Photo credit: SpaceX
A next-generation SpaceX Dragon resupply spacecraft is well on its way to the International Space Station with over 6,400 pounds of science materials, a new airlock, and other cargo after successfully launching at 11:17 a.m. EST Sunday from NASA’s Kennedy Space Center in Florida. It took off on a Falcon 9 rocket from Launch Pad 39A at Kennedy and should arrive around 1:30 p.m. Monday, Dec. 7. Similar to Crew-2, it will perform autonomous docking, and set to remain at the station for about a month. Read more for a video of the launch and additional information.
This upgraded Dragon design, similar to that of the Crew Dragon used to transport astronauts to and from the station, boasts double the capacity for powered lockers, with a total of twelve, which are used to preserve science and research samples during transport to and from Earth. These science payloads can now remain in the upgraded Dragon through the duration of the mission as an extension to the station’s lab space. There are four powered payloads that will reside in Dragon during this docked mission.
- Bring to life the rocket launch that took humans to the moon with the meter-high (approximately 1: 110 scale) model rocket of the NASA Apollo Saturn V
- The Saturn V rocket kit includes 3 removable rocket stages (first, s-ii second, and s-ivb third) below the launch escape system, command and service module; Plus, there are 2 minifigures to accompany the Lunar Lander and splashdown rocket toy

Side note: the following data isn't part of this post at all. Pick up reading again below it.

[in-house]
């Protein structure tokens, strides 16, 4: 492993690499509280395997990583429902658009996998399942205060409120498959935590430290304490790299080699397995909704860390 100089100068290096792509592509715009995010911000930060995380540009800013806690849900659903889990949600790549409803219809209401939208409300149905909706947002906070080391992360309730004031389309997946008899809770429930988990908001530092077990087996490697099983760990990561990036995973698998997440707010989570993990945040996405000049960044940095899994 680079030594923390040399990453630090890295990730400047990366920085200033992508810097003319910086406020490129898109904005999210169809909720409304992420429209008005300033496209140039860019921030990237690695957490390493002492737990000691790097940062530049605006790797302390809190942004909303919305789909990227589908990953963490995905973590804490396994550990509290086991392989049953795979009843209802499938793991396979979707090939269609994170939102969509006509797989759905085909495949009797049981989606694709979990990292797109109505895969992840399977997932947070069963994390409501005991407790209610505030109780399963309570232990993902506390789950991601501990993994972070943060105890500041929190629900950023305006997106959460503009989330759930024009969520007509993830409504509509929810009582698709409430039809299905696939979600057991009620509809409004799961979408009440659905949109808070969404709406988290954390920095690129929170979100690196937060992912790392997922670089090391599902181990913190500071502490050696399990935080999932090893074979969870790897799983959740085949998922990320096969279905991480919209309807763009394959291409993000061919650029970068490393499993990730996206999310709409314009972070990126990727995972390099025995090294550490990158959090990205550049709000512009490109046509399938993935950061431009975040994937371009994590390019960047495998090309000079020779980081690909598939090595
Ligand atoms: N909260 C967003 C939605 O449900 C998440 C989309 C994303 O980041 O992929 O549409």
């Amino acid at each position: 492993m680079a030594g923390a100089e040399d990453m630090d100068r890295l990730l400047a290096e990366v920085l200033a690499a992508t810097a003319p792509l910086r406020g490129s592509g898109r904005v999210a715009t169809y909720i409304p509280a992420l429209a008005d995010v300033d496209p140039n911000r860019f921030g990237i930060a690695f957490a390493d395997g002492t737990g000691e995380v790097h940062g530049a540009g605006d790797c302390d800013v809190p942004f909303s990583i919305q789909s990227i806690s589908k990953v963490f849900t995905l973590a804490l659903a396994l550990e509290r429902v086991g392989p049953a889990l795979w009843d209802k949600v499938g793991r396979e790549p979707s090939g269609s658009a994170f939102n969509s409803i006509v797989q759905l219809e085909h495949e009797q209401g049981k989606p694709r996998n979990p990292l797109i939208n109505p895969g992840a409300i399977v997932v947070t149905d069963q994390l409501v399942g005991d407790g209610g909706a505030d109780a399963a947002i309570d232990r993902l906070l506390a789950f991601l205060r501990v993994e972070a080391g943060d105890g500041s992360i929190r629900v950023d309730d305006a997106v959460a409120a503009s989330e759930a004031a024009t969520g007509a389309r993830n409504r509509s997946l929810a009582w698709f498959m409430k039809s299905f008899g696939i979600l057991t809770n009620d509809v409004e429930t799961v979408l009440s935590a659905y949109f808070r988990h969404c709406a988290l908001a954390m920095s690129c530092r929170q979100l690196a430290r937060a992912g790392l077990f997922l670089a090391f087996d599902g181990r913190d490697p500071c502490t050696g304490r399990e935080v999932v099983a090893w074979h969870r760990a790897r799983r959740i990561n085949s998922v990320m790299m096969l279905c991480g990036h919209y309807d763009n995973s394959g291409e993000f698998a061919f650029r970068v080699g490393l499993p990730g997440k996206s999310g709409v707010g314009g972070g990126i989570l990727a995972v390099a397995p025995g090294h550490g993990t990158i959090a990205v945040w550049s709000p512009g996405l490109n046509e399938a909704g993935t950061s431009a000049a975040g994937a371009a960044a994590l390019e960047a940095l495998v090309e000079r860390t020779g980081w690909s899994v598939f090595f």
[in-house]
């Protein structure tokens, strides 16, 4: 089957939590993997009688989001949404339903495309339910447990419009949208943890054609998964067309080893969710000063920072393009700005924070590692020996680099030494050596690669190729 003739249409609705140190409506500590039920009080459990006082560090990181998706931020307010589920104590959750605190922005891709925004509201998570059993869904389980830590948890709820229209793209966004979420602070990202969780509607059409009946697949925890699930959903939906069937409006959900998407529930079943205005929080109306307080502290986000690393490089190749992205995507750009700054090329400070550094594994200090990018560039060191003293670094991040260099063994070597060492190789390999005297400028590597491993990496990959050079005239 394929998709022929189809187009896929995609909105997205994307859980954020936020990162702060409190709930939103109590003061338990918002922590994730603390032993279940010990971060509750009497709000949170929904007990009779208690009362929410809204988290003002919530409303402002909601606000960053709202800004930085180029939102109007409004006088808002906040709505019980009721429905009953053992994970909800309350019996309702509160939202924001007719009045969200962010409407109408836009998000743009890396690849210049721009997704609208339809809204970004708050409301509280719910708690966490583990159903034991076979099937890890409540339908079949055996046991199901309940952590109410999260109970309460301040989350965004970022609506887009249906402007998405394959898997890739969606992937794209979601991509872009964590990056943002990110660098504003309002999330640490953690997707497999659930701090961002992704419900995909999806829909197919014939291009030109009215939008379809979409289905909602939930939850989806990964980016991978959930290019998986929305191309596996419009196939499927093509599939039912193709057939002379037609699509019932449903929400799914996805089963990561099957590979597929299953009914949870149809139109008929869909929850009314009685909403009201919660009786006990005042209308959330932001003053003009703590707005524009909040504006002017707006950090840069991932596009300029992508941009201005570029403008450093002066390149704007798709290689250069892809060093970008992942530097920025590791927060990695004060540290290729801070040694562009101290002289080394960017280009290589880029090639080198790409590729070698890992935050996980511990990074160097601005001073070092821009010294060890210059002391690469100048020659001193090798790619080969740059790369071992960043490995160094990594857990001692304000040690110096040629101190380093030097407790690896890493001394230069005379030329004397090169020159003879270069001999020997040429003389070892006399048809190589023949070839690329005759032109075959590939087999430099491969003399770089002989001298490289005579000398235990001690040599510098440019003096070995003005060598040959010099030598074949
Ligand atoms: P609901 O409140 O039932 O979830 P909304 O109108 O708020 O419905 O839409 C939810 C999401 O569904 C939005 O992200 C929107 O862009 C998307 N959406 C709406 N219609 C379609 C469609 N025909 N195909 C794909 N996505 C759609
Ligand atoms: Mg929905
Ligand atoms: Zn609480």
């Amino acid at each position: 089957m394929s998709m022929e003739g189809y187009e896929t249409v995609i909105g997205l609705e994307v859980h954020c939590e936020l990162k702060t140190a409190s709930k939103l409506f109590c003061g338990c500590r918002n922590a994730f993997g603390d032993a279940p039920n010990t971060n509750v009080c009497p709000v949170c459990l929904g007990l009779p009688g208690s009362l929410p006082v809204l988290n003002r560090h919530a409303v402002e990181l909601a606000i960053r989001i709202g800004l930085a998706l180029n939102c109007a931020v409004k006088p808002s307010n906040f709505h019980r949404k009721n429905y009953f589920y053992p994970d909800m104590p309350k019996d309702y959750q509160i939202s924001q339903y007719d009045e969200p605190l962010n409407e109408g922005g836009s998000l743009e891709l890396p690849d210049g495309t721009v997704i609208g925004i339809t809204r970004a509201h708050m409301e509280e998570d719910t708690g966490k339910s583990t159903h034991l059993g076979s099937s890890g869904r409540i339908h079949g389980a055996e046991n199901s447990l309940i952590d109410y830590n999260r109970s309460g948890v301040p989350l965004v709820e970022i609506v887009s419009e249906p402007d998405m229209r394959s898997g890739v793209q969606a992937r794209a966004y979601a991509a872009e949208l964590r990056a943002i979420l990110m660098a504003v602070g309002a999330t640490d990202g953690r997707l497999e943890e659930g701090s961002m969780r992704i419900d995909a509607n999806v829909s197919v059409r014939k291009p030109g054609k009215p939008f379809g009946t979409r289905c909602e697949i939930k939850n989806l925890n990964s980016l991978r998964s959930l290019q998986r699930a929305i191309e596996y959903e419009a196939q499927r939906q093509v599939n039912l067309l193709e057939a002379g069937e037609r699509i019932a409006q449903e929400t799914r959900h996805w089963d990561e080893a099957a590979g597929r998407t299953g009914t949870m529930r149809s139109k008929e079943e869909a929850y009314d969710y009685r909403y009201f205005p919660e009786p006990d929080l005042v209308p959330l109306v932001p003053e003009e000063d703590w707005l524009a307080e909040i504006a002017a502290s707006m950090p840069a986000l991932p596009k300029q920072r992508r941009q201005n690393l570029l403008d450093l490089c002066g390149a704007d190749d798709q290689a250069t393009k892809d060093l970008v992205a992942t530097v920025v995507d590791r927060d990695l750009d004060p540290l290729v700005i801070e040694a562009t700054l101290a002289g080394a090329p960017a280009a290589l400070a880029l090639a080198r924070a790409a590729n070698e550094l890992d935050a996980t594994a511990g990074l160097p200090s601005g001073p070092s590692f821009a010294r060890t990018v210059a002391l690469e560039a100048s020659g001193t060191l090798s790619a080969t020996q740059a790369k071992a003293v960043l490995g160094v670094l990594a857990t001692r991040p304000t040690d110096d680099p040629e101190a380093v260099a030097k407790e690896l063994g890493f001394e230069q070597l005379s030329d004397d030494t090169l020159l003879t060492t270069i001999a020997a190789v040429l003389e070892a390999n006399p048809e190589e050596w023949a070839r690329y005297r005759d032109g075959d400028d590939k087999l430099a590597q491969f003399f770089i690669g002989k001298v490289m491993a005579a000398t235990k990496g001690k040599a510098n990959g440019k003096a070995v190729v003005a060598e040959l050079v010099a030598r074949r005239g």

- After building the Saturn V rocket, you can display the spacecraft horizontally with 3 stands; The Lunar Lander docks with the command and service modules while the Lunar Orbiter sends the rocket into space
- Recreate space adventures with this NASA toy and action figures based off of the included booklet about the manned Apollo Moon missions and the fan designers of this build and play set
- This spaceship toy measures over 39-inches (100cm) high and 6-inches (17cm) in diameter; It includes 1,969 pieces and is ideal for boys and girls 14 years or older
The crew is going to get some type of Christmasy food on orbit. I don’t think that will be any surprise to them, but anything more than that … I don’t like to get out in front of Santa Claus. Let’s see what happens when they open the hatch,” he added, noting he was optimistic that there may be more than just holiday food for the crew inside the Dragon,” said Kenny Todd, NASA’s Deputy program manager for the International Space Station (ISS).